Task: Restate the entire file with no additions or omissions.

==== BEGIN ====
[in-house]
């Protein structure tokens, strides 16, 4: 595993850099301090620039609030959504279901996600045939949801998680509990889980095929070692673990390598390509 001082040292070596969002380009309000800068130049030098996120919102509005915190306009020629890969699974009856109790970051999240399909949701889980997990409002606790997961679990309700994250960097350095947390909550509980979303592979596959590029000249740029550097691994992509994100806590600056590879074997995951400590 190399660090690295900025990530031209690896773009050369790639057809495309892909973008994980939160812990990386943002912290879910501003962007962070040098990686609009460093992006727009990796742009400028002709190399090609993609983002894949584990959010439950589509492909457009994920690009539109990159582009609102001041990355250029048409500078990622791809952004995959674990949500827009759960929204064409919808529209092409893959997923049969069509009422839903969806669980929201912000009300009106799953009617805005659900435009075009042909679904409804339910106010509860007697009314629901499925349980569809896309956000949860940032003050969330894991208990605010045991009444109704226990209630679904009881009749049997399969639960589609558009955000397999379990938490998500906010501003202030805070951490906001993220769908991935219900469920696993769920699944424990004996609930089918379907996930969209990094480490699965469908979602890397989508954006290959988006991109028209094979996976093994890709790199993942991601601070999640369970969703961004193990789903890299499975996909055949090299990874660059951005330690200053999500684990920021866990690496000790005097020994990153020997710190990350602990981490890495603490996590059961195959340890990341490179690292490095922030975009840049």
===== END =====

[in-house]
């Protein structure tokens, strides 16, 4: 595993850099301090620039609030959504279901996600045939949801998680509990889980095929070692673990390598390509 001082040292070596969002380009309000800068130049030098996120919102509005915190306009020629890969699974009856109790970051999240399909949701889980997990409002606790997961679990309700994250960097350095947390909550509980979303592979596959590029000249740029550097691994992509994100806590600056590879074997995951400590 190399660090690295900025990530031209690896773009050369790639057809495309892909973008994980939160812990990386943002912290879910501003962007962070040098990686609009460093992006727009990796742009400028002709190399090609993609983002894949584990959010439950589509492909457009994920690009539109990159582009609102001041990355250029048409500078990622791809952004995959674990949500827009759960929204064409919808529209092409893959997923049969069509009422839903969806669980929201912000009300009106799953009617805005659900435009075009042909679904409804339910106010509860007697009314629901499925349980569809896309956000949860940032003050969330894991208990605010045991009444109704226990209630679904009881009749049997399969639960589609558009955000397999379990938490998500906010501003202030805070951490906001993220769908991935219900469920696993769920699944424990004996609930089918379907996930969209990094480490699965469908979602890397989508954006290959988006991109028209094979996976093994890709790199993942991601601070999640369970969703961004193990789903890299499975996909055949090299990874660059951005330690200053999500684990920021866990690496000790005097020994990153020997710190990350602990981490890495603490996590059961195959340890990341490179690292490095922030975009840049």